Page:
At the Broadband Traffic Management event in London, and at the Mobile Asia Congress, there is continued talk about how operators can be innovative in their data pricing and charging. As operators add intelligence to the network, and integrate real time charging capabilities with post-paid services of all types, increased possibilities for innovation on pricing and charging present themselves.
One, perhaps under-exploited, tool that operators could use is the group data tariff. This sees members of the same family, business, or groups of devices registered to the same subscriber, share an overall usage bucket.
Recent findings from Infonetics Research, contained in a report commissioned by Tekelec, showed that the number of mobile broadband devices sold globally on shared data plans is forecast to grow an average of 89 percent a year from 2011 to 2015, reaching nearly 187 million units. Smartphones, USB cards and tablets will comprise 89 percent of these devices.
Infonetics estimates that 2.4 percent of mobile broadband devices sold globally in 2011 will be on shared data plans. By 2015, the figure jumps to 15.4 percent. These plans, according to Infonetics, will first gain traction in markets with advanced 3G competition, such as North America, Western Europe, Japan, South Korea and Australia.
Randy Fuller, of Tekelec, told Mobile Europe (see video) that a group tariff could help operators gain custom from younger customers, who might otherwise have used a competitive operator or MVNO. So although the group data plan might appear to be dilutive of ARPU, it is in fact an overall revenue gain.
“Yes, the average revenue per device might drop, but operators are adding a second, third, or fourth device as a result” Fuller said.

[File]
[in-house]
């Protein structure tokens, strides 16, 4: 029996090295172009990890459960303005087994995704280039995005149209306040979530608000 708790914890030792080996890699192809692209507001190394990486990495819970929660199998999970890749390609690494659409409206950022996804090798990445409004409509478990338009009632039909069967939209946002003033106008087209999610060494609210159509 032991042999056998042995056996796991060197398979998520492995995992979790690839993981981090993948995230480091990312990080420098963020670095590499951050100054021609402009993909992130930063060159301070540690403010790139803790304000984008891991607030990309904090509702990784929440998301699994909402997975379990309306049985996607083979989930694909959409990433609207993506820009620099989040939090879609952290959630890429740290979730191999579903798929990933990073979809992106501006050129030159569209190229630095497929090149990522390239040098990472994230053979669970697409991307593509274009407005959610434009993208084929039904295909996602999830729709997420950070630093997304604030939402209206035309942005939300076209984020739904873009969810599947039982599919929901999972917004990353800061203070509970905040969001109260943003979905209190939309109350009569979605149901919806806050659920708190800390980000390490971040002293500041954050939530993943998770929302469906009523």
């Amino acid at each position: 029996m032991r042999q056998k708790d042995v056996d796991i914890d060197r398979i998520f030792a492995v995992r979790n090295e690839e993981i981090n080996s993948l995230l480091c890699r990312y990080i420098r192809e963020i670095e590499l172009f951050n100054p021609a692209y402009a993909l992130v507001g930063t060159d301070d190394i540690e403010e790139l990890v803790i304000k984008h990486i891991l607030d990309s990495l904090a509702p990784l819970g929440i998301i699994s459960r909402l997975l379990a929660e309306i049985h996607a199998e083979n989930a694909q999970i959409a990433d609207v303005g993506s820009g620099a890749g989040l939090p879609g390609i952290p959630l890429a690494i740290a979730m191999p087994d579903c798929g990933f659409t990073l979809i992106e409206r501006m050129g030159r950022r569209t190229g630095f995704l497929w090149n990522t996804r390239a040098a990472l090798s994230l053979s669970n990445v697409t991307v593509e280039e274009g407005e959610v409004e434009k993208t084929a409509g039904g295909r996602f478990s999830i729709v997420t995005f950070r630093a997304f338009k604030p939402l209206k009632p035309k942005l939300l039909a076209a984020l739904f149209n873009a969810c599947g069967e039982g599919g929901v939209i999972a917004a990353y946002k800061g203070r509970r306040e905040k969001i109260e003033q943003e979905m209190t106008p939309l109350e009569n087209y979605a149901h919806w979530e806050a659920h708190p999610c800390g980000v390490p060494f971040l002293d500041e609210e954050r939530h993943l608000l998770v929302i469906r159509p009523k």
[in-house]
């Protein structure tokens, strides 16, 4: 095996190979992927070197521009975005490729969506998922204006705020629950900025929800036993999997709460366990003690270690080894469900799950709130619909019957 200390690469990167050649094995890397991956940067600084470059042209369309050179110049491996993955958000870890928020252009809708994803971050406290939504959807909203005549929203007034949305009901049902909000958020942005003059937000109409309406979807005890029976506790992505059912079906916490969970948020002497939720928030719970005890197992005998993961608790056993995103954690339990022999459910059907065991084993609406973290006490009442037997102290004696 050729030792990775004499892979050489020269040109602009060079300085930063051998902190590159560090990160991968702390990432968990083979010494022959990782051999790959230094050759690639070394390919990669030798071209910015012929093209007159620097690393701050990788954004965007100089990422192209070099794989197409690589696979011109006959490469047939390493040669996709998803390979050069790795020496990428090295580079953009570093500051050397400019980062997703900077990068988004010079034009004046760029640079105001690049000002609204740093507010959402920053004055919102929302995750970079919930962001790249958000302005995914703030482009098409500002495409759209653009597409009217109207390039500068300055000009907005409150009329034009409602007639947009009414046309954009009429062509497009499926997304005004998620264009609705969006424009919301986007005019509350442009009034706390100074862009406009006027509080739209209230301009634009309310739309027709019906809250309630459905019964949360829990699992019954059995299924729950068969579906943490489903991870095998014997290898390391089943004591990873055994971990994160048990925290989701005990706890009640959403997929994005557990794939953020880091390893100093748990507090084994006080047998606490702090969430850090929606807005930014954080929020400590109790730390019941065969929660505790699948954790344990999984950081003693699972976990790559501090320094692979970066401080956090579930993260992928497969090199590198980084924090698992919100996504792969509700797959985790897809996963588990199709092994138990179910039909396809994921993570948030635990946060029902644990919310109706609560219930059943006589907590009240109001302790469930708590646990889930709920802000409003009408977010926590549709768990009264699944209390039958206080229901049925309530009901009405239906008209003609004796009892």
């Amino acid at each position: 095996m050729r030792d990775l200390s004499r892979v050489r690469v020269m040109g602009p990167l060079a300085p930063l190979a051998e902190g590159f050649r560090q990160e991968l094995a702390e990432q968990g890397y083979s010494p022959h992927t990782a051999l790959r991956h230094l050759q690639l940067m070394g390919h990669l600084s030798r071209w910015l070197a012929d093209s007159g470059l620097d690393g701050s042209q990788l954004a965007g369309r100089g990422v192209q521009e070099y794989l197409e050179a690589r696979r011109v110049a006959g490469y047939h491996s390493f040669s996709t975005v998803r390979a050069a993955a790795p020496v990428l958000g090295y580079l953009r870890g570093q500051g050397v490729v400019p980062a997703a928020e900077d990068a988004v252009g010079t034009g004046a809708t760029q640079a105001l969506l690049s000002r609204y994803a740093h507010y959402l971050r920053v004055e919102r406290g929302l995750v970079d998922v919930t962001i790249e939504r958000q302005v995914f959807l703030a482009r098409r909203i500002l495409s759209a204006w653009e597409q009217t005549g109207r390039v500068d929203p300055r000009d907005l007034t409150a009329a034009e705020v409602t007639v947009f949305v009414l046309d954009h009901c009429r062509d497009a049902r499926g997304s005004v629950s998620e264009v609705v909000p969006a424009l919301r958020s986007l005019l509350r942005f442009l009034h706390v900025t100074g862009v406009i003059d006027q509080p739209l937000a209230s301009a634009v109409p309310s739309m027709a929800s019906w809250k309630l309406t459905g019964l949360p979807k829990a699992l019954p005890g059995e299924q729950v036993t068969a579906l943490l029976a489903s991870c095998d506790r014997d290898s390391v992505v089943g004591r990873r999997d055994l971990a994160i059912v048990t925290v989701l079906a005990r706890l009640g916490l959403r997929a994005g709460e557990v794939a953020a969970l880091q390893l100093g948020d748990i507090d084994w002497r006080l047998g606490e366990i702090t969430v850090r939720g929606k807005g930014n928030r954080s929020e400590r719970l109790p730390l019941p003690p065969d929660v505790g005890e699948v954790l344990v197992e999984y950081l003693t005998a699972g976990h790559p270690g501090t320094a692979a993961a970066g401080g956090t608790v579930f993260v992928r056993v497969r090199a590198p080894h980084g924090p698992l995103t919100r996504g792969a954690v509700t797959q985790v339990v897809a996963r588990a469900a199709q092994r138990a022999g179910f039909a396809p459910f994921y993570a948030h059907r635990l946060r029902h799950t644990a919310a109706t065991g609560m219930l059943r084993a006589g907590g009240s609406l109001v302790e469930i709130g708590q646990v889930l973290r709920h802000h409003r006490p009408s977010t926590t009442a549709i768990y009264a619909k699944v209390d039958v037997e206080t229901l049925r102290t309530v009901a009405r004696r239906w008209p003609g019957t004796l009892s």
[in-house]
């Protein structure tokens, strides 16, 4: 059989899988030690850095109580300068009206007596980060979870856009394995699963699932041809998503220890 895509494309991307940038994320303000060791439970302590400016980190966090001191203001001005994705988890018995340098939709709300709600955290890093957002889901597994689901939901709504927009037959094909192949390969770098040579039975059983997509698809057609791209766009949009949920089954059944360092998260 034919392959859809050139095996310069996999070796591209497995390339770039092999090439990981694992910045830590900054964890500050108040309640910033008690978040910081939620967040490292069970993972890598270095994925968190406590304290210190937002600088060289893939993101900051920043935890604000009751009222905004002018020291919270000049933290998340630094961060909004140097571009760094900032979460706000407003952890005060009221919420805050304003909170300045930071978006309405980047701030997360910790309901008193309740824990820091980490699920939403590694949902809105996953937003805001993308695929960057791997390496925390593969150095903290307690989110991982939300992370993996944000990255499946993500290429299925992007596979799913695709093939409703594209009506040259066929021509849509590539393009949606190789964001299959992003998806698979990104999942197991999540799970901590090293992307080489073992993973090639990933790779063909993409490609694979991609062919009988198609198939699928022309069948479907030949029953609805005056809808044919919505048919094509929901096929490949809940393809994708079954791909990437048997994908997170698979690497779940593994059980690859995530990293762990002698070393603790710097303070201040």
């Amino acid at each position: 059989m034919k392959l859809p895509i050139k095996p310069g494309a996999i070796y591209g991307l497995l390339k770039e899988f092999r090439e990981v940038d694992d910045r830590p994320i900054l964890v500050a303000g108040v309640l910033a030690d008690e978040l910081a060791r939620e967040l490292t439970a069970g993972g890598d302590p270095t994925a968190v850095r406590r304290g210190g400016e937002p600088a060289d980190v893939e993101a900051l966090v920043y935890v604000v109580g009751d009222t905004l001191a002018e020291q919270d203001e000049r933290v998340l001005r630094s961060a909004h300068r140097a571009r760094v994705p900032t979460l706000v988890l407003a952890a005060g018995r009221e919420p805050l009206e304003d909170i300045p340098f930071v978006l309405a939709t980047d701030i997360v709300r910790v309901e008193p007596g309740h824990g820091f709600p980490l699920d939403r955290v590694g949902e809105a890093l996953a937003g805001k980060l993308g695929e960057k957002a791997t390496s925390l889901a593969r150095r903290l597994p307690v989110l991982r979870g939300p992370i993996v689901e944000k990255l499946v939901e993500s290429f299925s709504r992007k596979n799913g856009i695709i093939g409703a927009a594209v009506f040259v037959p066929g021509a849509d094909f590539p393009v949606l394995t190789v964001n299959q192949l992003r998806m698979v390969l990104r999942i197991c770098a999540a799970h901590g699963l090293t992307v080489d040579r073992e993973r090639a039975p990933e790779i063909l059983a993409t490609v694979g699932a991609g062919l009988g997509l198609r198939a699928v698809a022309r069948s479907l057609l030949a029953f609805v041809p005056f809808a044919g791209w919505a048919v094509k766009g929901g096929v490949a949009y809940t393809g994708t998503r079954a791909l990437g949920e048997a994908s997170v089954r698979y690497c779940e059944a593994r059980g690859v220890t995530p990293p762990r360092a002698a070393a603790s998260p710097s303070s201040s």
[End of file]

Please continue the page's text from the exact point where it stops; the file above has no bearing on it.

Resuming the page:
So what do operators need to do to implement the group data plan?
Shira Levine, directing analyst, next gen OSS and policy at Infonetics, said that network intelligence from policy management, subscriber data management and Diameter routing were all key to implementing and profting from the shared data plan.
Fuller pointed out that operators will need to be able to notify the plan holder in real time as to what current usage status is. For instance, if one user of device is maxing out the data limit, action could be taken to limit that user or device. This increased need for intelligence is “driving new requirements from the policy servers”, Fuller said, as an alternative to major, and time-consuming upgrades to billing systems.
It also demans increased communication at the control level across a greater number of systems: the underlying billing piece, PCRF and charging, gateways, HSS and subscriber data elements.
Fuller said that Tekelec, with its focus on Diameter Routing Agents, has “seen this coming.” Operators too, have come to the DRA party, he said, as they grapple with the need to align data usage and revenues. Group data plans are just one tool operators can use in that wider movement.
“The light has gone on at the operators too,” Fuller said. “Adoption is about 1-2 years behind policy, but it’s on the same curve.”